Tiny Gold Barberry
Berberis thunbergii 'Tiny Gold'
Tiny Gold Barberry foliage
(Photo courtesy of NetPS Plant Finder)
Height: 24 inches
Spread: 24 inches
Hardiness Zone: 4a
This variety brings bright color into the landscape; striking yellow foliage that becomes more chartreuse at maturity; very rust resistant, slow growing and low maintenance
Tiny Gold Barberry has attractive chartreuse foliage which emerges yellow in spring. The oval leaves are highly ornamental and turn an outstanding yellow in the fall. It features tiny clusters of buttery yellow flowers hanging below the branches in mid spring. The fruit is not ornamentally significant.
Tiny Gold Barberry is a dense multi-stemmed deciduous shrub with a more or less rounded form. Its relatively fine texture sets it apart from other landscape plants with less refined foliage.
This is a relatively low maintenance shrub, and can be pruned at anytime. Deer don't particularly care for this plant and will usually leave it alone in favor of tastier treats. Gardeners should be aware of the following characteristic(s) that may warrant special consideration;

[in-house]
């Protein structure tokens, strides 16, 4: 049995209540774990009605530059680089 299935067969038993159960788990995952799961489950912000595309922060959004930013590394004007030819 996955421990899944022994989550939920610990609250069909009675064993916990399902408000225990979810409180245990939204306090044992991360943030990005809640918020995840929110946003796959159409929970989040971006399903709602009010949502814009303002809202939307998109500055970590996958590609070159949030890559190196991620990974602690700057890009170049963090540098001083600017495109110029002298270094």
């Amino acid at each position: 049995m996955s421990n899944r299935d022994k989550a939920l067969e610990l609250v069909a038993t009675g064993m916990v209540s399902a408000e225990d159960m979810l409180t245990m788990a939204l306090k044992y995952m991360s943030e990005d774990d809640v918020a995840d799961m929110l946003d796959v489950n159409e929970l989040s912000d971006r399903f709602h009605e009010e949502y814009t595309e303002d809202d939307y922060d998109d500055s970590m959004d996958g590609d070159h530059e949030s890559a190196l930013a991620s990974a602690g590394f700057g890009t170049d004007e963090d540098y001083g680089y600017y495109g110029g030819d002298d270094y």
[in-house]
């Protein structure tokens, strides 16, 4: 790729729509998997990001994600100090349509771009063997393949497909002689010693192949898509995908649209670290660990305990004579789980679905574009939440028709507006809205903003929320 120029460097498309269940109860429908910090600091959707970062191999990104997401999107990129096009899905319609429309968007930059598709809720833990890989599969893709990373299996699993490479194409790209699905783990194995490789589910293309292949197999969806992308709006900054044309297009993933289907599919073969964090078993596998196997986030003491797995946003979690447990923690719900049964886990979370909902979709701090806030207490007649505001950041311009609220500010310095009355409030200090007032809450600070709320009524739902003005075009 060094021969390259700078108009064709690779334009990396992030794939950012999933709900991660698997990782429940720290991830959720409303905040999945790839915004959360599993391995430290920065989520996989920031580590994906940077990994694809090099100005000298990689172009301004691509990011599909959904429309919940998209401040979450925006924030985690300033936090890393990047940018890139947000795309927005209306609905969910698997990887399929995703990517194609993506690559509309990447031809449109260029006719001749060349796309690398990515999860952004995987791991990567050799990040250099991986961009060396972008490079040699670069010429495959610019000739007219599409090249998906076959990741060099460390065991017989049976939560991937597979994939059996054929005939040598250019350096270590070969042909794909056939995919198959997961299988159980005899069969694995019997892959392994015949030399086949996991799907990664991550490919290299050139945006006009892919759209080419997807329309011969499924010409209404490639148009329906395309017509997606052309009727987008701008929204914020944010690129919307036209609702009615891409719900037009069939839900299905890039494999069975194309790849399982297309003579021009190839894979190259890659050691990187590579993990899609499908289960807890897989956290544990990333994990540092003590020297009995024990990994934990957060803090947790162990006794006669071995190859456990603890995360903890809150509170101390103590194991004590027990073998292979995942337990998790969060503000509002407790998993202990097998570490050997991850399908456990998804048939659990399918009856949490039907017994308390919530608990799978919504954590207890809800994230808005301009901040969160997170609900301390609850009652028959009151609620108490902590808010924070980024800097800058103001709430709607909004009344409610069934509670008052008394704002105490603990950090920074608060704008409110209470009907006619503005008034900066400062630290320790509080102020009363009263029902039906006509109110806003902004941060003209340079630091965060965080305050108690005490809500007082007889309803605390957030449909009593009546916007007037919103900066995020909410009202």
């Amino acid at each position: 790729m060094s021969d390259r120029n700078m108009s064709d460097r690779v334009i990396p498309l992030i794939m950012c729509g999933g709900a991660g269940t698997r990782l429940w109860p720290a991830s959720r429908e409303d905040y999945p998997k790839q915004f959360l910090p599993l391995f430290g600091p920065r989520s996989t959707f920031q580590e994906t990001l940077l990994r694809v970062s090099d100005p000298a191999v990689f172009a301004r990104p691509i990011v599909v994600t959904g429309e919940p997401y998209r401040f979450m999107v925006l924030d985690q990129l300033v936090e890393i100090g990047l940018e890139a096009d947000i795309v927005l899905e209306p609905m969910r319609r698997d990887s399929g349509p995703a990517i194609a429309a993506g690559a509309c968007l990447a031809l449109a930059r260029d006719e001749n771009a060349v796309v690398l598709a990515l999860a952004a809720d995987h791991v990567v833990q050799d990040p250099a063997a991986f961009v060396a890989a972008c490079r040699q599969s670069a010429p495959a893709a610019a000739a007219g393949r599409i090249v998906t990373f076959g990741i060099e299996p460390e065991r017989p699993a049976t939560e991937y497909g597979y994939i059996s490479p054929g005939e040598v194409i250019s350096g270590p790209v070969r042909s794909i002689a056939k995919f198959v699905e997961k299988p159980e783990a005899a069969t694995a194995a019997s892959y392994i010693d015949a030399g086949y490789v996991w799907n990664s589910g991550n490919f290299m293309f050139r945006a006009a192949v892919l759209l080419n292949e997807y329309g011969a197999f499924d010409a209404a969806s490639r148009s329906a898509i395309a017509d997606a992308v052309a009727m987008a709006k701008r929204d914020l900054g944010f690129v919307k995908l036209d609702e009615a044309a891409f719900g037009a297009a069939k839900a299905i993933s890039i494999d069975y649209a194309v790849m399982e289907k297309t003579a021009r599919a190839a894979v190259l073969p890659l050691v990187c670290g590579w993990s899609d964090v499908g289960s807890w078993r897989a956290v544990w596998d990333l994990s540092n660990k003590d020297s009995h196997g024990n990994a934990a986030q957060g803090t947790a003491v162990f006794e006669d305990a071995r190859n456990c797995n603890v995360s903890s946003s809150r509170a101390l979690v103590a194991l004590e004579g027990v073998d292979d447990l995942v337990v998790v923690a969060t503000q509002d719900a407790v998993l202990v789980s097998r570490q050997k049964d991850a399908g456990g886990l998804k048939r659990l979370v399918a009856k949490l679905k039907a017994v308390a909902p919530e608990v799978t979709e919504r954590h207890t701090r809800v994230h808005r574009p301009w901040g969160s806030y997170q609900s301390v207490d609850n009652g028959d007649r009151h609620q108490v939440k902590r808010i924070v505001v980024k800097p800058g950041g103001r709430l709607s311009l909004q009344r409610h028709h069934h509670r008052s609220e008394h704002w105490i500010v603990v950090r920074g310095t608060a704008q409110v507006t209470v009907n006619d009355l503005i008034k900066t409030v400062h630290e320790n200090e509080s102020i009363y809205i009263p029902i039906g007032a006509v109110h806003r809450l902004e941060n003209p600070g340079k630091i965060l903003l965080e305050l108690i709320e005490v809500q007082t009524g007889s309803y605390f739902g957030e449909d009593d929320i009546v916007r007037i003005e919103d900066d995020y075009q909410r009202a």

Tiny Gold Barberry is recommended for the following landscape applications;
- Mass Planting
- General Garden Use
Planting & Growing
Tiny Gold Barberry will grow to be about 24 inches tall at maturity, with a spread of 24 inches. It tends to fill out right to the ground and therefore doesn't necessarily require facer plants in front. It grows at a fast rate, and under ideal conditions can be expected to live for approximately 20 years.
This shrub does best in full sun to partial shade. It is very adaptable to both dry and moist growing conditions, but will not tolerate any standing water. It is considered to be drought-tolerant, and thus makes an ideal choice for a low-water garden or xeriscape application. It is not particular as to soil type or pH, and is able to handle environmental salt. It is highly tolerant of urban pollution and will even thrive in inner city environments. This is a selected variety of a species not originally from North America.